Thursday, 04 May 2017 12:06

Women in IT more educated, but paid less than men: US study

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Women in IT more educated, but paid less than men: US study Image courtesy of nenetus at FreeDigitalPhotos.net

Women working in IT in the US are, on average, more likely to have a college degree than their male counterparts, but earn 6% less than men in the industry, according to a new study.

The study by Texas-based Spiceworks, a professional network for IT, reveals that 82% of female IT professionals in the US have a college degree (associate’s degree or higher) compared to 69%of males – but median salary data among those working full-time suggests women in IT earn 6% less per year than their male peers.

But, while the gender pay gap in IT is much lower than the US average, according to data on full-time workers from the US Census bureau, women earn 20% less than men across all industries in the United States.

And when it comes to coworker relationships, Spiceworks says the results of its survey show that women in IT feel as though they have better work relationships than men.

In fact, 51% of female IT professionals in the US believe they have strong co-worker relationships compared to 42% of male IT professionals.

But, despite having fairly good relationships with their co-workers, only 14% of IT professionals believe their end users are tech savvy.

According to Spiceworks, however, although they often feel underpaid and stressed, the findings indicate the vast majority of all IT professionals in the US are happy with their jobs, maintain strong working relationships, and plan to continue pursuing a career in IT.

“Although the gender pay gap may be smaller in IT than in other industries, it still exists and needs to be addressed,” said Peter Tsai, senior technology analyst at Spiceworks.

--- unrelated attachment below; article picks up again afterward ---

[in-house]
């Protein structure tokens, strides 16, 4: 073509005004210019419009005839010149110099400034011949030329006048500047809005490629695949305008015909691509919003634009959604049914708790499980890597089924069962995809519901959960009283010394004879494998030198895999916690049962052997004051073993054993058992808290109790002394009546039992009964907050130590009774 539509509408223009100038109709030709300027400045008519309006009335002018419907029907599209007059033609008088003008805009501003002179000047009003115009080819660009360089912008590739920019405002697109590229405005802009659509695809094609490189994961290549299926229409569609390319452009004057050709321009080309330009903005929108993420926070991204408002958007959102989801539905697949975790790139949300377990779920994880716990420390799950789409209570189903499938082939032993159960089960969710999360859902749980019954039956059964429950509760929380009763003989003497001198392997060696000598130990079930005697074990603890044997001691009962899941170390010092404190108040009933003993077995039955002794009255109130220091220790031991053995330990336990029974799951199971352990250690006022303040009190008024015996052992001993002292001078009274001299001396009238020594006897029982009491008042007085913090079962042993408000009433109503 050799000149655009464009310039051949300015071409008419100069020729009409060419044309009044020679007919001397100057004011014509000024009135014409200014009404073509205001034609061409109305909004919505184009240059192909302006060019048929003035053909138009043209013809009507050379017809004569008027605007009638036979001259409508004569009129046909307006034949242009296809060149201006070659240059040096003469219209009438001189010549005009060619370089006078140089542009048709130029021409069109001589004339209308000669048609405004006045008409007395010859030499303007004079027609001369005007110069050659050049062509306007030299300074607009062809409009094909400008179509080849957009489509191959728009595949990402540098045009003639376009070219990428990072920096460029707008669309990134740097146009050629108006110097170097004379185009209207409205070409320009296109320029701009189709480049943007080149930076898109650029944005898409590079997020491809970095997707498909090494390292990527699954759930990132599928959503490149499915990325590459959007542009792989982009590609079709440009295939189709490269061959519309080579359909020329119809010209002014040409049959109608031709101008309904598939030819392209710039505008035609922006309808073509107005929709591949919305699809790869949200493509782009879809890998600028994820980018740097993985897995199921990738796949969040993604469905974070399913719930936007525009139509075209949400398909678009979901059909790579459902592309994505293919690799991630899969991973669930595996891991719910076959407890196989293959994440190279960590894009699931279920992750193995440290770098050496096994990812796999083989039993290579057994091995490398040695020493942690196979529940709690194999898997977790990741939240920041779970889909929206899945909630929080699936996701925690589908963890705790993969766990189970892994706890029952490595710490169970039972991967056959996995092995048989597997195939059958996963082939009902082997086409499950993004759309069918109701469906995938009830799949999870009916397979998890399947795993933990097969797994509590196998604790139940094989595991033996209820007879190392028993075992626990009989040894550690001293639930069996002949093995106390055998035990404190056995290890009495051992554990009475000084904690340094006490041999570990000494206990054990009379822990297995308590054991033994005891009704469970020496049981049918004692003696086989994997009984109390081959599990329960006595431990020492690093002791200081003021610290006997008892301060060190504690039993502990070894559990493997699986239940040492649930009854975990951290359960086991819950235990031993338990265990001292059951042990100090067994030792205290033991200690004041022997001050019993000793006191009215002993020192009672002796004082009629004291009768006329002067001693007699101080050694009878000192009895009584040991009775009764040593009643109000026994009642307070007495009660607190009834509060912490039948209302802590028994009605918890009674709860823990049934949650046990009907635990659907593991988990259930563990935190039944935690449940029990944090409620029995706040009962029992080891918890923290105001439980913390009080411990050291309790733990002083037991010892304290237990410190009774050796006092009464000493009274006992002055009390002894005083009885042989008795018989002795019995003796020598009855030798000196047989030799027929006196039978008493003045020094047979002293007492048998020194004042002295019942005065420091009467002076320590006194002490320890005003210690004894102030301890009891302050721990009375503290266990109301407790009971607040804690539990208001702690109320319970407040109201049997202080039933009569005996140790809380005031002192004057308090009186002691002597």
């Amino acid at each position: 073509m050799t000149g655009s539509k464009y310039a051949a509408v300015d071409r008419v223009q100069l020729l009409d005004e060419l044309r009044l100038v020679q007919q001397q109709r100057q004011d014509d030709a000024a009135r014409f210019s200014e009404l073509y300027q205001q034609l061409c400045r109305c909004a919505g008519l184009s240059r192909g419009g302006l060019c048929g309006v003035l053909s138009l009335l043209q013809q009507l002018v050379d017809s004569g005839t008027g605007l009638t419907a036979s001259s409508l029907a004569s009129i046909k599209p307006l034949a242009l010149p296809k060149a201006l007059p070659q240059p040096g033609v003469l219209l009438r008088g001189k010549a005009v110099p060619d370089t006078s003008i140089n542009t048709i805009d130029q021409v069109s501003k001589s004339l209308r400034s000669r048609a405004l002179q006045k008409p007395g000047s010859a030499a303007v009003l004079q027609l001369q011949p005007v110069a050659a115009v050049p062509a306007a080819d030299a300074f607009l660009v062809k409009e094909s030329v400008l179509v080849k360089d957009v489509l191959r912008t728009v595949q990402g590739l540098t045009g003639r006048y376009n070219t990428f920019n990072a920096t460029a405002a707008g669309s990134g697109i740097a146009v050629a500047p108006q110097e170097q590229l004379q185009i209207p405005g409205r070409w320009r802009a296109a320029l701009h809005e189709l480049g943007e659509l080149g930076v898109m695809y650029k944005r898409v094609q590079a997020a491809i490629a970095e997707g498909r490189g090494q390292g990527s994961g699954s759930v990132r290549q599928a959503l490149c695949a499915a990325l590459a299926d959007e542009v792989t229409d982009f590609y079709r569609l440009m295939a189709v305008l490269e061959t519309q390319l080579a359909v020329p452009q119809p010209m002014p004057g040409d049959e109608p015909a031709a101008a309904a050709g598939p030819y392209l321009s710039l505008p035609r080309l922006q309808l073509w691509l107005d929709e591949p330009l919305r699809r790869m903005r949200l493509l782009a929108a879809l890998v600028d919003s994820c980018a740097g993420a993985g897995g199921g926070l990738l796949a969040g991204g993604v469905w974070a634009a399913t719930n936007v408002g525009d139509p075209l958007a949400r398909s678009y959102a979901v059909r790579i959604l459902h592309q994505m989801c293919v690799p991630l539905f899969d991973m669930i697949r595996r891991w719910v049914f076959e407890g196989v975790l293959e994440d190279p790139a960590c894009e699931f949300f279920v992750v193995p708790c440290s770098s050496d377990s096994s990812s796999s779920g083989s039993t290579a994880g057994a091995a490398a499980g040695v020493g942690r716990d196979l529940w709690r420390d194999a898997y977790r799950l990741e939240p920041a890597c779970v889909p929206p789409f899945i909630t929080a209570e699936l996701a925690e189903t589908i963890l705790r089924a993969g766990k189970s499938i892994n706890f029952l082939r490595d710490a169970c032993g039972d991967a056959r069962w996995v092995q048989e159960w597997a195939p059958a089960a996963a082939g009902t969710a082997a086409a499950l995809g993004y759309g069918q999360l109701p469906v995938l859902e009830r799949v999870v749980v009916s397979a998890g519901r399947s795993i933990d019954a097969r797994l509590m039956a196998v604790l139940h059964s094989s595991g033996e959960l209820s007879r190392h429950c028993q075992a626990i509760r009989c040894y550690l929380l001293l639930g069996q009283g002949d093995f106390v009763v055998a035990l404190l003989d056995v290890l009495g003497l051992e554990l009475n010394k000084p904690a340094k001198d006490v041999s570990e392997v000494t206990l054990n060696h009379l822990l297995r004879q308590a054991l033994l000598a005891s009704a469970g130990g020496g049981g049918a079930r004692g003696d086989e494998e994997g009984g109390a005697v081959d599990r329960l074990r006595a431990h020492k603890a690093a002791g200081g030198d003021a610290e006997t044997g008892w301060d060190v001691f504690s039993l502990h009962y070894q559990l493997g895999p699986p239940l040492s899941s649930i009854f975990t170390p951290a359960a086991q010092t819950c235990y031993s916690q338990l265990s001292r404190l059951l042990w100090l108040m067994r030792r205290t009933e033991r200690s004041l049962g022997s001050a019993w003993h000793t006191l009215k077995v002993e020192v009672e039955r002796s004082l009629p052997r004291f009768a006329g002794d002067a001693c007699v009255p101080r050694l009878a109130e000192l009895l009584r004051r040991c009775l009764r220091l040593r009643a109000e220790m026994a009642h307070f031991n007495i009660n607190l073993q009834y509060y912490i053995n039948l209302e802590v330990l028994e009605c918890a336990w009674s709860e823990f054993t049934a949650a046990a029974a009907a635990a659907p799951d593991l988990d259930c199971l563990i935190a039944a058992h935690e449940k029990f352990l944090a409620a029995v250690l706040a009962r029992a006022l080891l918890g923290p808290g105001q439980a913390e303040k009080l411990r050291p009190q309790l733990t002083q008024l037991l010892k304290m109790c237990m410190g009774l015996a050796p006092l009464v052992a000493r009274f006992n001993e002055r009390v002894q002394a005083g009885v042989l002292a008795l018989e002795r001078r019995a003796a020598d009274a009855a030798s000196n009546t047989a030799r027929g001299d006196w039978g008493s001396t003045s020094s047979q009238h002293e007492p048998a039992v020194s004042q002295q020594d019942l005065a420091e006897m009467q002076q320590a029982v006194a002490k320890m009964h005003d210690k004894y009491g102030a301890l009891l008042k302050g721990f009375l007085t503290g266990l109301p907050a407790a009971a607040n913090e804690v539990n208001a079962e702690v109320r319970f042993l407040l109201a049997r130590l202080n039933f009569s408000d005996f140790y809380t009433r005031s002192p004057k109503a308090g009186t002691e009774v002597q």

“In the era of technology dependence and heightened security breaches, prioritising all tech talent, regardless of gender, is more important than ever. But in order to attract and retain top tech workers, employers must compensate IT professionals based on their skillsets and experience without bias.”

According to Spiceworks, the survey shows that IT salaries in the US market vary greatly based on title and experience, with a majority of IT professionals working full time making less than US$75,000 per year.

In fact, 17% make less than $35,000, 34% make between $35,000 and $49,999, 34% make between $50,000 and $74,999, and 10% make between $75,000 and $99,999.

And only 3% make more than US$100,000.

But, according to the survey, 41% of IT professionals believe they’re not paid fairly.

Spiceworks says that, when examining the data by titles, the results show full-time IT managers have a median annual salary of US$65,000, while network/system administrators have a median salary of US$54,000 and help desk technicians have a median salary of US$40,000.

The survey also shows that network/system administrators in the US  make 35% more per year than help-desk technicians, but they have a median of 10 years of experience, while help desk technicians have a median of four years of experience, and IT managers typically have at least 15 years of experience.

On education, the survey shows that 30% of IT professionals in the US do not have a college degree while 27% have an associate’s degree, 38% have a bachelor’s degree, and 4% have a master’s degree.

And Spiceworks says the data suggests IT professionals in the US with a college degree only earn 4% more per year than IT professionals without one.

The top college majors among IT professionals with a degree include computer and information sciences (71%), business (11%), liberal arts (5%) and engineering (4%).

To access the Spiceworks survey click here.


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Peter Dinham

Peter Dinham - retired and is a "volunteer" writer for iTWire. He is a veteran journalist and corporate communications consultant. He has worked as a journalist in all forms of media – newspapers/magazines, radio, television, press agency and now, online – including with the Canberra Times, The Examiner (Tasmania), the ABC and AAP-Reuters. As a freelance journalist he also had articles published in Australian and overseas magazines. He worked in the corporate communications/public relations sector, in-house with an airline, and as a senior executive in Australia of the world’s largest communications consultancy, Burson-Marsteller. He also ran his own communications consultancy and was a co-founder in Australia of the global photographic agency, the Image Bank (now Getty Images).

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